GREEN ARROW #2 (DC)
Last issue, a younger, more hip Oliver Queen and his team of crimefighters was introduced, as well as a few new villains. Issue #2 picks up, not immediately, but some time after the first. Two of the villains who broke the prisoners out at the end of #1 are running amok and they eventually come to Seattle, where they battle with Green Arrow. They are quickly beaten by him and we switch to Oliver in his civilian life, where we learn more about his dealings with his company and antagonistic associate, Emerson, who sort of reminds me of Mr. Earle from Batman Begins in that he has less-than-admirable aspirations of running the company. While this is going on, the team of villains are hatching their latest plans to destroy Green Arrow. With a nod to modern times, their intentions are to stream this to the entire world on YouTube. I was probably one of the only people who enjoyed issue #1 and this one was equally as fun. I think what I’m loving about the new GA is that he sort of reminds me of a James Bond type of character, with elements of Bruce Wayne thrown in. Sure, it’s derivative and even has a bit of an old school comic book feel, but it’s a blast to watch Ollie beat up supervillains. Sometimes, that’s all you want from a superhero comic. The end of this issue promises the return of someone in Ollie’s life that should be very familiar to his fans. Next issue will also be writer J.T. Krul’s last issue, before Keith Giffen takes over. While it would’ve been great to see artist Dan Jurgens (who is excellent, as always) also take over the writing duties, it will be interesting to see if the transition is smooth and whether or not Giffen’s interpretation of GA will be consistent. I think I’ll stick around to find out. -Eric Scroggs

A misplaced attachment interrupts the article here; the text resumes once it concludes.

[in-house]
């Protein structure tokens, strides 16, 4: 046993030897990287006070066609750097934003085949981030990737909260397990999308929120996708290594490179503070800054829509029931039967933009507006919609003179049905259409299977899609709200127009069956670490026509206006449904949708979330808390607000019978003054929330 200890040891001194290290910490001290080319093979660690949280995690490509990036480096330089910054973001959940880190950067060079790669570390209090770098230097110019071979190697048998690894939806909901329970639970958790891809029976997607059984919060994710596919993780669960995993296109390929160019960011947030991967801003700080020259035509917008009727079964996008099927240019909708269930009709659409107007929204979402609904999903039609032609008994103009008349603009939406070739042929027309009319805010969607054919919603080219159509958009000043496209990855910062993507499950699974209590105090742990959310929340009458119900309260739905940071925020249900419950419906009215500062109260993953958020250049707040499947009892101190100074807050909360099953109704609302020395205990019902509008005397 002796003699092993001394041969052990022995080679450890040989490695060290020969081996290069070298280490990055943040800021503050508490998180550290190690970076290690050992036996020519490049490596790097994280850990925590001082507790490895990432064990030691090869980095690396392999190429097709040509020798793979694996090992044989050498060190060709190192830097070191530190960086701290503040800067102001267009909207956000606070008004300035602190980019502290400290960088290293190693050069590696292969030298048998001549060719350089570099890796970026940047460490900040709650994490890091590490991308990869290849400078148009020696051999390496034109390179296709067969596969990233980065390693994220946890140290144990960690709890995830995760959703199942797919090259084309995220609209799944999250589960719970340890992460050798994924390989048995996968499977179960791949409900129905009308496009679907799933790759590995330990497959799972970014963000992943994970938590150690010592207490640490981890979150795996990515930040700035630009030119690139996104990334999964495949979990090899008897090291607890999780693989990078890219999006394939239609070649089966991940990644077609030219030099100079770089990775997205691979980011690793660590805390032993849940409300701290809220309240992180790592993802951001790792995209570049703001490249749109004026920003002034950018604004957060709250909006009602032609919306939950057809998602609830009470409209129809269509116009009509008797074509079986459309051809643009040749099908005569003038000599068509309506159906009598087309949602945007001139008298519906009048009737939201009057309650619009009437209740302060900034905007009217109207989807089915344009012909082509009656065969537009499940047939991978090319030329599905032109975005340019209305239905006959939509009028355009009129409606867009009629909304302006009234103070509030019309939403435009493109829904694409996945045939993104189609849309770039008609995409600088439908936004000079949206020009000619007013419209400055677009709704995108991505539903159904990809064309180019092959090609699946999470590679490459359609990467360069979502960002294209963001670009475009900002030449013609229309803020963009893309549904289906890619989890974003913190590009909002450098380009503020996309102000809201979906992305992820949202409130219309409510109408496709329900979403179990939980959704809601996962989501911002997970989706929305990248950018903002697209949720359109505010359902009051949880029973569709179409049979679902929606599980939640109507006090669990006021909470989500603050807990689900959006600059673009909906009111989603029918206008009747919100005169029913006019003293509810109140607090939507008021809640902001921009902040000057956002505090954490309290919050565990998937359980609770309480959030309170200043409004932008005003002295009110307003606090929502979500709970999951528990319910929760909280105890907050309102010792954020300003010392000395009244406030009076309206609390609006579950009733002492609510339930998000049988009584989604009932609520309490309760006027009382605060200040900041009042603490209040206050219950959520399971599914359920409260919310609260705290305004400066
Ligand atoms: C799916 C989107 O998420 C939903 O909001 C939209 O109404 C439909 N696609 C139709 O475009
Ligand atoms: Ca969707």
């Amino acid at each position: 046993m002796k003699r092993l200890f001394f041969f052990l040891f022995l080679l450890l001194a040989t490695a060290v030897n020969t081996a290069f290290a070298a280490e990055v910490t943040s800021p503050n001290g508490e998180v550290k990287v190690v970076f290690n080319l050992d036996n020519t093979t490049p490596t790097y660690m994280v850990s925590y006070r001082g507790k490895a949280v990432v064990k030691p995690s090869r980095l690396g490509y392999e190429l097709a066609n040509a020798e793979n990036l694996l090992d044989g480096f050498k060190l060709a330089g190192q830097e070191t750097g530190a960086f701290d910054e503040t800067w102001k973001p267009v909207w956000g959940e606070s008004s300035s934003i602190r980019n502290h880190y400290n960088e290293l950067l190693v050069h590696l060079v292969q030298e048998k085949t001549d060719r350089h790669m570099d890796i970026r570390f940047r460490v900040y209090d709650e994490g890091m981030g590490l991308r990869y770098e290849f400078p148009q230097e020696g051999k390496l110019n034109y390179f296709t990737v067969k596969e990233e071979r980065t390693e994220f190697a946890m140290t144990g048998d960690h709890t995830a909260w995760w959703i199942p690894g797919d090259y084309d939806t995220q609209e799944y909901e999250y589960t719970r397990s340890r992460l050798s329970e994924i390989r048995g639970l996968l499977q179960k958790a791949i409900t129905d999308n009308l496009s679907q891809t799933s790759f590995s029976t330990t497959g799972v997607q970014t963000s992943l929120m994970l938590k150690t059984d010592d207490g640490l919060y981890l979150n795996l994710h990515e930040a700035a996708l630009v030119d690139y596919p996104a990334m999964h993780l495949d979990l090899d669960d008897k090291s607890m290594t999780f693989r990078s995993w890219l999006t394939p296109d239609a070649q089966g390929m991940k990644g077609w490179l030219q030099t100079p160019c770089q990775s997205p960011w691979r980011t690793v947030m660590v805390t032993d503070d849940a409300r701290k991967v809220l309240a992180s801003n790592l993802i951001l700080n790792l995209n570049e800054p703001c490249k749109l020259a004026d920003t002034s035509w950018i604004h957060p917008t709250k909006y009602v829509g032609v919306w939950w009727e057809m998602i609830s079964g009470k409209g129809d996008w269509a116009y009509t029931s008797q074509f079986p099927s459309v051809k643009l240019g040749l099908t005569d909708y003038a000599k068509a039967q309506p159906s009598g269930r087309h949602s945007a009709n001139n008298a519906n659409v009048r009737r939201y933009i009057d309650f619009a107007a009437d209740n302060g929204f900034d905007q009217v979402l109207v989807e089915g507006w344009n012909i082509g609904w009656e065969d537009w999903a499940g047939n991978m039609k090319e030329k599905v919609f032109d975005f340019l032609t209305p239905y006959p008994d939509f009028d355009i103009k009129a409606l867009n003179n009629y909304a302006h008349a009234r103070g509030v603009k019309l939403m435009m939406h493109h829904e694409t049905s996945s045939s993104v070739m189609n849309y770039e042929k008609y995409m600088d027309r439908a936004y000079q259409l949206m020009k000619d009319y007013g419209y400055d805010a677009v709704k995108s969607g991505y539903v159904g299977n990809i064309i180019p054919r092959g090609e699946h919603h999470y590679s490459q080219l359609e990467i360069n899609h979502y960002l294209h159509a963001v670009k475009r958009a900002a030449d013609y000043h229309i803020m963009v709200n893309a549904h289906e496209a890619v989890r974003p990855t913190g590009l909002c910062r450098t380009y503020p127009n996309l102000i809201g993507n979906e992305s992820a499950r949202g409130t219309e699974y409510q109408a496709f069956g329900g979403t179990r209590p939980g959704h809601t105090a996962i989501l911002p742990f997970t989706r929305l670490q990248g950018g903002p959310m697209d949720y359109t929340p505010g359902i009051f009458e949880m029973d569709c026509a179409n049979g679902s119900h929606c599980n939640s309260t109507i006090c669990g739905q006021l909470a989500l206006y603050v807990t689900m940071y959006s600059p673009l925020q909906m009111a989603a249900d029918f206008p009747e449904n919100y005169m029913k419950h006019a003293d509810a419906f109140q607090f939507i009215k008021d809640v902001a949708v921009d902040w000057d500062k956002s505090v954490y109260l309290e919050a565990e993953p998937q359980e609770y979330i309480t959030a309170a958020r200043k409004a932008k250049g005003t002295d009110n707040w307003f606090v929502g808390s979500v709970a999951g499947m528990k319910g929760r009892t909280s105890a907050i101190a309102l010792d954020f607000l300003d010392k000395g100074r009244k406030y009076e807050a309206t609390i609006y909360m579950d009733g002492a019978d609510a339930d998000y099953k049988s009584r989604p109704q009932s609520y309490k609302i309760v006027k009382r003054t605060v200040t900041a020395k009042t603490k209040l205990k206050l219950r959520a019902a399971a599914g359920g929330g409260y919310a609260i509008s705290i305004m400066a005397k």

RED LANTERNS #2 (DC)
With the DC reboot entering it’s second week and the initial excitement wearing down it’s going to be natural that some titles that, while seeming like great ideas at first, actually seem different now. Red Lanterns is one of those books. It’s an interesting idea, giving the Red Lanterns who are driven by rage, their own book but how long can a series last when all the main characters do is get mad? Well, in order for it to last you have to add layers to characters which makes them different from what people like of them. Atrocitus is the leader of the Red Lanterns and he’s having an identity crisis of sorts. His rage fuels him but what can it be used for? His soul searching leads me to think that the Red Lanterns are turning into cosmic Spirits of Vengeance, like Marvel’s Ghost Rider used to be.
It’s a neat concept, don’t get me wrong, and I enjoyed reading this second issue for what it was worth but I can’t help but think that this would have made a better miniseries than an ongoing.
It doesn’t mean I would refuse to read issue 3 though. -Skott Jimenez
SECRET AVENGERS #17 (Marvel)